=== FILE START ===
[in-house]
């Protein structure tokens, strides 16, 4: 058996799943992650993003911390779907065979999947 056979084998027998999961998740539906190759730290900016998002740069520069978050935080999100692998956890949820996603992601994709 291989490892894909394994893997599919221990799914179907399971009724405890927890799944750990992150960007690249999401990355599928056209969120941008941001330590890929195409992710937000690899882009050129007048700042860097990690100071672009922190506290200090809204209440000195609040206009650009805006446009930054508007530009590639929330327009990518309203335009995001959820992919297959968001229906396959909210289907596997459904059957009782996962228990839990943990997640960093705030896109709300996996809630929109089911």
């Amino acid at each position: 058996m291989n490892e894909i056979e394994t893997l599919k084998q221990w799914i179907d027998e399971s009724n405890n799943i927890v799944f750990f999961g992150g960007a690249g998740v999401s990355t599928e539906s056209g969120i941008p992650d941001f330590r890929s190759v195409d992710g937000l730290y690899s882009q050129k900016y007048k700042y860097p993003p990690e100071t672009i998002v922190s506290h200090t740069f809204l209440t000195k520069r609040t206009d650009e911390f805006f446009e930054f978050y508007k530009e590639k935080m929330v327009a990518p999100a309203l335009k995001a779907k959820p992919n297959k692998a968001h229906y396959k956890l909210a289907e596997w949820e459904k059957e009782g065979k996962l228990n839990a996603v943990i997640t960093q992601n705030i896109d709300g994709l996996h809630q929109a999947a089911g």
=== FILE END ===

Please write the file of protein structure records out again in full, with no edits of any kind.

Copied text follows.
[in-house]
């Protein structure tokens, strides 16, 4: 058996799943992650993003911390779907065979999947 056979084998027998999961998740539906190759730290900016998002740069520069978050935080999100692998956890949820996603992601994709 291989490892894909394994893997599919221990799914179907399971009724405890927890799944750990992150960007690249999401990355599928056209969120941008941001330590890929195409992710937000690899882009050129007048700042860097990690100071672009922190506290200090809204209440000195609040206009650009805006446009930054508007530009590639929330327009990518309203335009995001959820992919297959968001229906396959909210289907596997459904059957009782996962228990839990943990997640960093705030896109709300996996809630929109089911």
């Amino acid at each position: 058996m291989n490892e894909i056979e394994t893997l599919k084998q221990w799914i179907d027998e399971s009724n405890n799943i927890v799944f750990f999961g992150g960007a690249g998740v999401s990355t599928e539906s056209g969120i941008p992650d941001f330590r890929s190759v195409d992710g937000l730290y690899s882009q050129k900016y007048k700042y860097p993003p990690e100071t672009i998002v922190s506290h200090t740069f809204l209440t000195k520069r609040t206009d650009e911390f805006f446009e930054f978050y508007k530009e590639k935080m929330v327009a990518p999100a309203l335009k995001a779907k959820p992919n297959k692998a968001h229906y396959k956890l909210a289907e596997w949820e459904k059957e009782g065979k996962l228990n839990a996603v943990i997640t960093q992601n705030i896109d709300g994709l996996h809630q929109a999947a089911g």